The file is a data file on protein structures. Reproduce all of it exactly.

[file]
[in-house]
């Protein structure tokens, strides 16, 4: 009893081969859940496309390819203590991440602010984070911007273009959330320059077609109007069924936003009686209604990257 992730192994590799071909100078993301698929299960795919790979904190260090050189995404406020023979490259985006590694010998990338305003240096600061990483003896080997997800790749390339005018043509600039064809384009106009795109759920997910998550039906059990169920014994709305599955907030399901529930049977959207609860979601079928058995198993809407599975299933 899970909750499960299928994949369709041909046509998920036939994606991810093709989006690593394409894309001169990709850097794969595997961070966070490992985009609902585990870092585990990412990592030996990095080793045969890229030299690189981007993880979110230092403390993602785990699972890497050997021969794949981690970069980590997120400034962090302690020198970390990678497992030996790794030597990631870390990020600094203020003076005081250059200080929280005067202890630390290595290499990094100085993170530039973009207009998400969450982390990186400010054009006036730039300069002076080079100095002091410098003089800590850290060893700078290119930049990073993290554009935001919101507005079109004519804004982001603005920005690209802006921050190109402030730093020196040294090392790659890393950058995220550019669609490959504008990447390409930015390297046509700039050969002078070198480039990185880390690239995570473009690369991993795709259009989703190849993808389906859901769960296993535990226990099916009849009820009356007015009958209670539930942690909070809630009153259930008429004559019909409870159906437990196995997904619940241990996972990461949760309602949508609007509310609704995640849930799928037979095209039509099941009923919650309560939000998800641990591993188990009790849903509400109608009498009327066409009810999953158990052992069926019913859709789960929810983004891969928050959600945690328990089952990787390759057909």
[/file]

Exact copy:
[in-house]
């Protein structure tokens, strides 16, 4: 009893081969859940496309390819203590991440602010984070911007273009959330320059077609109007069924936003009686209604990257 992730192994590799071909100078993301698929299960795919790979904190260090050189995404406020023979490259985006590694010998990338305003240096600061990483003896080997997800790749390339005018043509600039064809384009106009795109759920997910998550039906059990169920014994709305599955907030399901529930049977959207609860979601079928058995198993809407599975299933 899970909750499960299928994949369709041909046509998920036939994606991810093709989006690593394409894309001169990709850097794969595997961070966070490992985009609902585990870092585990990412990592030996990095080793045969890229030299690189981007993880979110230092403390993602785990699972890497050997021969794949981690970069980590997120400034962090302690020198970390990678497992030996790794030597990631870390990020600094203020003076005081250059200080929280005067202890630390290595290499990094100085993170530039973009207009998400969450982390990186400010054009006036730039300069002076080079100095002091410098003089800590850290060893700078290119930049990073993290554009935001919101507005079109004519804004982001603005920005690209802006921050190109402030730093020196040294090392790659890393950058995220550019669609490959504008990447390409930015390297046509700039050969002078070198480039990185880390690239995570473009690369991993795709259009989703190849993808389906859901769960296993535990226990099916009849009820009356007015009958209670539930942690909070809630009153259930008429004559019909409870159906437990196995997904619940241990996972990461949760309602949508609007509310609704995640849930799928037979095209039509099941009923919650309560939000998800641990591993188990009790849903509400109608009498009327066409009810999953158990052992069926019913859709789960929810983004891969928050959600945690328990089952990787390759057909």